Of course, even a morning painted in a darkness as thick as this one has its brighter moments that shimmer anyways. For me, most of them generally have to do with Ruthie who proudly dressed herself today and who gave me a fierce hug and a bag of Fruit Loops “just because you’re my Mommy and I draw pictures of you all the time.” Also, I didn’t cry when I dropped her off as I usually do when she does something especially sweet on an especially bleak morning. Also, it was cold this morning, which made me relish my coffee. Also, there are tree-tops outside my window in my classroom with bright green leaves and I can see the Fall air that moves them even if I can’t feel it myself.

A Friday Folds Into Itself And Falls Away

© 2010 David Parker

Friday afternoons, I begin to breathe. I’m sitting outside with a beer that is quickly turning warm waiting on a friend whom I refer to as Aunt Bea and whose kindness always overwhelms me. She’s the type that still mails cards (you know, with stamps). And while she’s stuck in Game Day traffic, I have the opportunity to talk to another friend who is going through one of those times that makes me want to reach through the phone and press my hand into hers and just squeeze I’m here. But I’m not there, I’m here, drinking a beer and watching a young man who dines alone awkwardly make conversation with the older woman sitting near him waiting on her party. To his burger, he says, You never let me down. I’m thinking I can’t even live up to that hamburger with my friend on the phone so far away and me doing that thing I always do when I don’t know what to say, which is to say nothing except I love you because what else is there to say.

Around the time I get off the phone, Aunt Bea has arrived, ruddy-cheeked and grinning. We eat and drink and have one of those conversations that can only happen when you’re both on the same page moving at the same speed through your lives. By the time we leave, I’m sweating and a bit too full. And as I pull into the driveway, I’m overcome by that lonely, sinking feeling I get when I realize that Ruthie’s at her dad’s house for the weekend. It’s a feeling that always surprises me, because I expect to feel relief, but it’s a long time falling asleep the first night she’s gone.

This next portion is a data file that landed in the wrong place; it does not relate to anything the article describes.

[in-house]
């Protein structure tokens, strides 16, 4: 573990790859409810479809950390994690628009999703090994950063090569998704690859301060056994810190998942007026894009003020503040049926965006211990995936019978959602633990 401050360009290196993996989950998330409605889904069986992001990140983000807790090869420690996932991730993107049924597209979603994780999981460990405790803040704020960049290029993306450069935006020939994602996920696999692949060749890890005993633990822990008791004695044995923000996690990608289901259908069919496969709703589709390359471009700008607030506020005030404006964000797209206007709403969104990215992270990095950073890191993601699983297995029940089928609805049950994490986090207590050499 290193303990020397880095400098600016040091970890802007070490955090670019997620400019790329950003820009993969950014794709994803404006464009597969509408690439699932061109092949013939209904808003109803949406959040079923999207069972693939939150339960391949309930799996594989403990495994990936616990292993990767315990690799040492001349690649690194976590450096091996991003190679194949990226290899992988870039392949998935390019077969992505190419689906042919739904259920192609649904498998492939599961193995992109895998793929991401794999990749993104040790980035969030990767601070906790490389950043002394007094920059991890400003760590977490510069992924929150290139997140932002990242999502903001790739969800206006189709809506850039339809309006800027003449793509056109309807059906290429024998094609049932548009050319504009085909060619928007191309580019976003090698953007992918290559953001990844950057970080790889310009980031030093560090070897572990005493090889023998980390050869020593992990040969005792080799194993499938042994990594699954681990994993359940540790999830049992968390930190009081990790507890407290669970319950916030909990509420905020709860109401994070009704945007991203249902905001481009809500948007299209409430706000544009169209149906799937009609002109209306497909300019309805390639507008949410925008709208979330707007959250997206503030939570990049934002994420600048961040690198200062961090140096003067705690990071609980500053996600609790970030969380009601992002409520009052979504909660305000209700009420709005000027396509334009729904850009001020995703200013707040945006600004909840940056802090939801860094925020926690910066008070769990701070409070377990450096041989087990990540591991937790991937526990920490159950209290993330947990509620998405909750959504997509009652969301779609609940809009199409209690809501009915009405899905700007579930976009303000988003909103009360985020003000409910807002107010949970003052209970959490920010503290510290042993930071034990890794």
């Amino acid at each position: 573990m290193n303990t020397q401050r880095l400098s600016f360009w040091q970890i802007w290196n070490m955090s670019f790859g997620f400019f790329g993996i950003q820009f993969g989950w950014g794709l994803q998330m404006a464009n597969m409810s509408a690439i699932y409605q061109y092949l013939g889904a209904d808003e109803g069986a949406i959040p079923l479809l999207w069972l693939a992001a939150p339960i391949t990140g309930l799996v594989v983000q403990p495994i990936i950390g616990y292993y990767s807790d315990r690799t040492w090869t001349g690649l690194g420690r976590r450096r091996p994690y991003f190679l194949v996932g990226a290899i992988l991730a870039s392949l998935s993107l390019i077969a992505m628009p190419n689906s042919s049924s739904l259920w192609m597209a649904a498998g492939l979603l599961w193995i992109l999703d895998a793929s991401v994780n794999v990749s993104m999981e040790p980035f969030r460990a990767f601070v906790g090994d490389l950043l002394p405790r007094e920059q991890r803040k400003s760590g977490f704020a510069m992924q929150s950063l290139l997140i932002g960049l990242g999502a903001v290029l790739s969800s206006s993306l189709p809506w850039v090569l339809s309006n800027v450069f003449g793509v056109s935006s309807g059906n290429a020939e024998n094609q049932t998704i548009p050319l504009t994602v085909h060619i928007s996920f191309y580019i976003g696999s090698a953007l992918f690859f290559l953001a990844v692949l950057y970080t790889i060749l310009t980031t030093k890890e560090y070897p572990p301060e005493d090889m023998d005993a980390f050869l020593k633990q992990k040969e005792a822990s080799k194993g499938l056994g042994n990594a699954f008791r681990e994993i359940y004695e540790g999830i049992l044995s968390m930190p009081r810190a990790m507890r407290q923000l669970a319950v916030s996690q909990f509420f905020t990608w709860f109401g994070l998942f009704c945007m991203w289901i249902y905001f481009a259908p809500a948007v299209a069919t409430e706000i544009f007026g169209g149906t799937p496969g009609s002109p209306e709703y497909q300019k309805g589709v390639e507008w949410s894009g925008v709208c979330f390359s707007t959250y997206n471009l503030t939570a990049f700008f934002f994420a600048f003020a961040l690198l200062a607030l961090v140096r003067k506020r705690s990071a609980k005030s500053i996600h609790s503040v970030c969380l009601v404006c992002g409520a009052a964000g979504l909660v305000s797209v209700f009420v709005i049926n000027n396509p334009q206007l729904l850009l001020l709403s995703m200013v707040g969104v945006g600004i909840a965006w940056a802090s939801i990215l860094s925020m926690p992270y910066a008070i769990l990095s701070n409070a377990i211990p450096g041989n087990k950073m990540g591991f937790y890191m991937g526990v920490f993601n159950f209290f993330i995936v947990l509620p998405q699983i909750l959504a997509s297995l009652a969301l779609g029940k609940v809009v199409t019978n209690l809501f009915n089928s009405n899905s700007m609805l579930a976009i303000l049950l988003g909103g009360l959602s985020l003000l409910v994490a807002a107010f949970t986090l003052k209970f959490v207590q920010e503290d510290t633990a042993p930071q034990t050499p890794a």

High School English Afternoons

© 2010 David Parker

This afternoon is turning out to be a tease. From the looks of it, I should be able to open my window, but it’s too hot and the pitiful puffs breeze are just enough to blow my papers around. And there are so many papers. So. Many. Papers. The moment I catch up is the very same in which I fall behind. By the time my planning period rolls around, I’m over it. I’m already thinking about walking with my face turned up to the sun so bright, so blindingly bright I shut my eyes and wind up running into something. But I grade papers instead with my feet propped up on the windowsill. Somedays I can’t even stand music. Today, with my tests for tomorrow made up already, and a fresh stack of classwork that I can grade at home, I chose to write.

No one ever tells you about working inside all day and what an underwhelming bummer it can be. How you could lose your stomach from the force, the fall of a sugar crash. How you can read so much that the text begins to lift itself off the page, meeting you halfway.  Newly acquired job skill: I can actually read aloud and think about something entirely different, which is kind of like taking a vacation in the midst of the most boring piece of your day (imagine reading the same piece of text three times a day for 30-minutes to students who feel like they’re really out-doing themselves by halfway listening). The problem with work is that I don’t have time to get so totally absorbed inside of myself that nothing exists but the words I’m generating on the page. 70 teenagers come and go from my classroom throughout the day. And I love them. I do. But I can see why so many people put off writing their whole lives: because it’s demanding. Almost as demanding as 70 teenagers in five hours.

Whenever I pick up Ruthie from school, I always say, “I missed you all day!” Sometimes I feel that way about myself.

Haiku Haywire

© 2010 David Parker

You may have noticed that I’ve missed a few days over the course of the last six weeks. Four of them, to be exact. Today, I reclaimed those days in haiku, which, inspired by The Yawp, I tweeted. Six haikus to make up for today plus four with one to grow on.

You’ll have to catch my writing in my Twitter feed (@public_frog) as I left my computer charger at work and have had to resort to awkwardly posting from my iPhone. More tomorrow!